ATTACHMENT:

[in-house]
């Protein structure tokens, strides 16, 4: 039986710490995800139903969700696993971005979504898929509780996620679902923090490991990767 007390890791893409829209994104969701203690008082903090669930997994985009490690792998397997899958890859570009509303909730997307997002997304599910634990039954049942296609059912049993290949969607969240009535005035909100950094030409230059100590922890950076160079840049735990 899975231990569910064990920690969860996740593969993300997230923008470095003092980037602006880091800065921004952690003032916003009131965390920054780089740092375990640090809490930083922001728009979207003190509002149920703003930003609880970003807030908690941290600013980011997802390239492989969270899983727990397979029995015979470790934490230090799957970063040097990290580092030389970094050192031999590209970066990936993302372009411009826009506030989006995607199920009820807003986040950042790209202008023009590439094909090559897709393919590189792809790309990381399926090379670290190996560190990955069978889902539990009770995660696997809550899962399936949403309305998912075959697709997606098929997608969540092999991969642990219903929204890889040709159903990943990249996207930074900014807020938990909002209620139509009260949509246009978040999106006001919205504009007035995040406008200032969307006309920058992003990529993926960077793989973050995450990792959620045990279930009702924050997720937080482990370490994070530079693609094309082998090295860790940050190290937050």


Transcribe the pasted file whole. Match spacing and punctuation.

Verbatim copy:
[in-house]
């Protein structure tokens, strides 16, 4: 039986710490995800139903969700696993971005979504898929509780996620679902923090490991990767 007390890791893409829209994104969701203690008082903090669930997994985009490690792998397997899958890859570009509303909730997307997002997304599910634990039954049942296609059912049993290949969607969240009535005035909100950094030409230059100590922890950076160079840049735990 899975231990569910064990920690969860996740593969993300997230923008470095003092980037602006880091800065921004952690003032916003009131965390920054780089740092375990640090809490930083922001728009979207003190509002149920703003930003609880970003807030908690941290600013980011997802390239492989969270899983727990397979029995015979470790934490230090799957970063040097990290580092030389970094050192031999590209970066990936993302372009411009826009506030989006995607199920009820807003986040950042790209202008023009590439094909090559897709393919590189792809790309990381399926090379670290190996560190990955069978889902539990009770995660696997809550899962399936949403309305998912075959697709997606098929997608969540092999991969642990219903929204890889040709159903990943990249996207930074900014807020938990909002209620139509009260949509246009978040999106006001919205504009007035995040406008200032969307006309920058992003990529993926960077793989973050995450990792959620045990279930009702924050997720937080482990370490994070530079693609094309082998090295860790940050190290937050």